Labour's new AS-level exam system has come under fire from two pupils with special links to the New Labour project – the teenage daughters of two of Tony Blair's closest allies. At a question- and-answer session with the education minister Margaret Hodge, Alex Birtles, the 16-year-old daughter of the Secretary of State for Trade and Industry, Patricia Hewitt, and her school friend Georgia Gould, the daughter of Philip, New Labour's policy supremo, and Gail Rebuck, the chief executive of the publishers Random House, said the new system was "confusing" and was giving them sleepless nights.
Their complaints came a week after Cherie Blair's personal assistant, Fiona Millar, urged parents at her children's school to campaign against education budget cuts.
Miss Gould and Miss Birtles are in the lower sixth of the comprehensive Camden School for Girls in north London, and live with their parents near Ms Millar and her partner, Tony Blair's spin doctor Alastair Campbell. Camden School has been popular with Labour image-makers, who have used it to highlight new education initiatives.
The girls made their comments at a question-and-answer session with Mrs Hodge, a friend of Patricia Hewitt's, with four other sixth-formers at a central London hotel.
Miss Gould, who will be head girl next year, told the minister: "AS-levels create this stress and pressure, meaning you cannot enjoy your subject or read around it. It's all about exam technique and about preparing for these exams."
Miss Birtles, a senior prefect, added: "I don't sleep properly any more, mainly because of all the work I have to do and for thinking about all the things I need to do, and haven't done yet. I lie awake and worry. And you feel guilty if you do something not work-related."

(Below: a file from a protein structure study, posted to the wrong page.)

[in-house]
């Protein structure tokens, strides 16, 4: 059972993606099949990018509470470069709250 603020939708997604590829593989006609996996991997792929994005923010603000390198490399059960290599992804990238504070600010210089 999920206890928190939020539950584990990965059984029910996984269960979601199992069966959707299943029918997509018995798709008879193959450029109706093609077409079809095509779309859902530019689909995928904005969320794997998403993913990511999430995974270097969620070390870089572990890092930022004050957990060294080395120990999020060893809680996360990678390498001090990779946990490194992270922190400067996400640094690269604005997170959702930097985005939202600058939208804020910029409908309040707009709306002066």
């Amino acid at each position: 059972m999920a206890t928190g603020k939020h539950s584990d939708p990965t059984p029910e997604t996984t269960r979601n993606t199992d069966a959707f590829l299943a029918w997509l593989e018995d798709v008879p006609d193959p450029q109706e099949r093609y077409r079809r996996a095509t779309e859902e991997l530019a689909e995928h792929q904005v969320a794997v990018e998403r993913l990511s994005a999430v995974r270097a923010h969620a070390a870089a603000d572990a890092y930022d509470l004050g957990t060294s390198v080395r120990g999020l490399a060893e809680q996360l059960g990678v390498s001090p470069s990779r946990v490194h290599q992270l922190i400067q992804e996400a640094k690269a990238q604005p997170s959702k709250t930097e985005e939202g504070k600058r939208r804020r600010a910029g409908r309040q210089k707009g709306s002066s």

Miss Gould continued: "I haven't read a book that's not directly related to the topics I'll be taking my exams on for ages. I had to give up judo because of my GCSEs and now there is just no time to do anything else but work. To me, the sixth form should be about enjoying my subjects, not just about exams."
Under the new exam system, pupils take a number of AS – or Advanced Subsidiary – levels in their first year of the sixth form, dropping or adding to subjects for the second year when they take the full A-level.
Margaret Hodge told the pupils the new system created flexibility. She said: "I only did three A-levels and with that system you can sometimes make the wrong choices. With this new system you can try things. One of my biggest hopes is that at some point I can do my physics A-level, something I've not yet been able to do.
"I think it would be terrible to put further big changes in at the moment. I hope the results will go well this summer."
Miss Birtles replied: "This is not something we can just hope on. This is our future that we are talking about.
"I understand the need to create stability in a system to restore confidence, but it has to be a system that works. In my history course I had to teach the last unit to myself because we ran out of time."
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